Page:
Supporting all of the accessibility features of the iOS, iPadOS and macOS platforms is best practice and is good for all users. These platforms provide a lot of assistance for developers out of the box, which is great, but not everything is automatic. As developers it is important to verify we’re implementing accessibility features well. With features like Dynamic Type, it’s relatively easy for a developer to see when things are broken in an app—dial up a larger text size and it’s usually pretty clear. In contrast, supporting VoiceOver and Voice Control can feel a lot more intimidating. As a developer with relatively intact vision, it’s easy to feel uncertain what ‘good’ sounds like, and to know how to tell if you’ve missed some better practices that might make a big difference to users who are blind or have low vision. This talk presents examples of what a great VoiceOver experience sounds like, and practical tips for how to implement it. Each is illustrated with specific examples—drawn from both my own development and examples from experts in the field. Go away confident you can identify and fix a number of potential issues with VoiceOver and Voice Control in your own apps, as well as having an overview of the new Voice Control features in iOS 13, iPadOS 13 and macOS Catalina.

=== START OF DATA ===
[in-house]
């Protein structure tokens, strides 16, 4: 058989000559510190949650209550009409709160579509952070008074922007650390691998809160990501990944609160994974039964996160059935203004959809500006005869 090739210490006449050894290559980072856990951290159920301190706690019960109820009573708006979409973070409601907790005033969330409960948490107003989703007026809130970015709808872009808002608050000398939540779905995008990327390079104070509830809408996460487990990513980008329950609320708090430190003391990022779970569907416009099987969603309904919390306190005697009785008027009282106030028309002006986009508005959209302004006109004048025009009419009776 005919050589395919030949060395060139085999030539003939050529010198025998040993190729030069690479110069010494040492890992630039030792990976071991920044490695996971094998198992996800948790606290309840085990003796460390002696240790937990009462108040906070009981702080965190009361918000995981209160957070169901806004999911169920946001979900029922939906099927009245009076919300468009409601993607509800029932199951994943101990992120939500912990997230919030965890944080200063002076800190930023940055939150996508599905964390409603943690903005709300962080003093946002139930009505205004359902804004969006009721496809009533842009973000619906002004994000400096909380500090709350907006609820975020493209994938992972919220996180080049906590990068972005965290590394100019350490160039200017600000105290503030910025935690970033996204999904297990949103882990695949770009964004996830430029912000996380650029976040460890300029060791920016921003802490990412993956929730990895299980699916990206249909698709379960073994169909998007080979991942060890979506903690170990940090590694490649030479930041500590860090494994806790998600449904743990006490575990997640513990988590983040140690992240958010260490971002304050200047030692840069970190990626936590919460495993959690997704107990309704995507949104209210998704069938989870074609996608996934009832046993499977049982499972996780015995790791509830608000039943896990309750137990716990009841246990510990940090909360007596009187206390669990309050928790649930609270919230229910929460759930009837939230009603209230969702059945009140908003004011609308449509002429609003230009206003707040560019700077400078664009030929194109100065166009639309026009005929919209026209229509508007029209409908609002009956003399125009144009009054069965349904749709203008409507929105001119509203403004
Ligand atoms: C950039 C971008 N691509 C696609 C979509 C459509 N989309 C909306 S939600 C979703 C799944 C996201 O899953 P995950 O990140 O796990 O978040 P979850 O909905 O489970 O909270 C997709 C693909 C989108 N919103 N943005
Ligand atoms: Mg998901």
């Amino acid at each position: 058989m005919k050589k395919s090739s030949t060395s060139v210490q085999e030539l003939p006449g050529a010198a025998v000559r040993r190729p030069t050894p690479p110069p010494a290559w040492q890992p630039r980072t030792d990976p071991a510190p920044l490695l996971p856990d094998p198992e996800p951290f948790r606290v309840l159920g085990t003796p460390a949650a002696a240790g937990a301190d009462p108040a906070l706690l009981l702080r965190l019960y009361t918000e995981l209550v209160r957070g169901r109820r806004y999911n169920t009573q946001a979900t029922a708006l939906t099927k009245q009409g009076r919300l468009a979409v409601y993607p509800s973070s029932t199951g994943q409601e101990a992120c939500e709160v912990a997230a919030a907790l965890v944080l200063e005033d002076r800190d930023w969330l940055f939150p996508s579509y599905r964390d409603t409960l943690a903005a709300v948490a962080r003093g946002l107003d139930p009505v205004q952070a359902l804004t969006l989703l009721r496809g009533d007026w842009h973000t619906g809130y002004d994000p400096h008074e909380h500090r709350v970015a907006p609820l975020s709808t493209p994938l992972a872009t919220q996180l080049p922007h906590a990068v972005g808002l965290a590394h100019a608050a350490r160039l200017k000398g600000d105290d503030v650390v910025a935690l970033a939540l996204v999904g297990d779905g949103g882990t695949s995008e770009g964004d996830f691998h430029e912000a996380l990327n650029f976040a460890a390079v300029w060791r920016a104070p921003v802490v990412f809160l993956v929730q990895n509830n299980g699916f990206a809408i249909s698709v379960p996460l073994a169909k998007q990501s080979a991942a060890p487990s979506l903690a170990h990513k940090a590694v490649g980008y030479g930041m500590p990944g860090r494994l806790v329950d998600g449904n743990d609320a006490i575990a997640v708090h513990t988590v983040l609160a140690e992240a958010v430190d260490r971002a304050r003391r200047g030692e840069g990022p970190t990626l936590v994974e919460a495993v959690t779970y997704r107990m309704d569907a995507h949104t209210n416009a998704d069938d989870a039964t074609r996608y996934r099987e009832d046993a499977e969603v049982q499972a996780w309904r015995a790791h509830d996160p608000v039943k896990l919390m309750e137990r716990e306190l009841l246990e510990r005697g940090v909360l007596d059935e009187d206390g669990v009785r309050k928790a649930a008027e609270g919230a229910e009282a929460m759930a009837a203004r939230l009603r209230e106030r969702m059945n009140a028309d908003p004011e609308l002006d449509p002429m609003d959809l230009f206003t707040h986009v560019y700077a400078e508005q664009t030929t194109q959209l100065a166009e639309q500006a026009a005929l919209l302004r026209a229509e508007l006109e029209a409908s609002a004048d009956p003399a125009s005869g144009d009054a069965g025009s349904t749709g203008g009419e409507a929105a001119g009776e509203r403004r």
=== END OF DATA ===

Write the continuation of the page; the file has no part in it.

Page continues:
Duncan Babbage, PhD is indie developer of Intro, an app for keeping track of things you want to remember. Duncan describes himself as a recovering clinical psychologist and recovering academic. He is available for contract iOS development and also works as an independent health services consultant.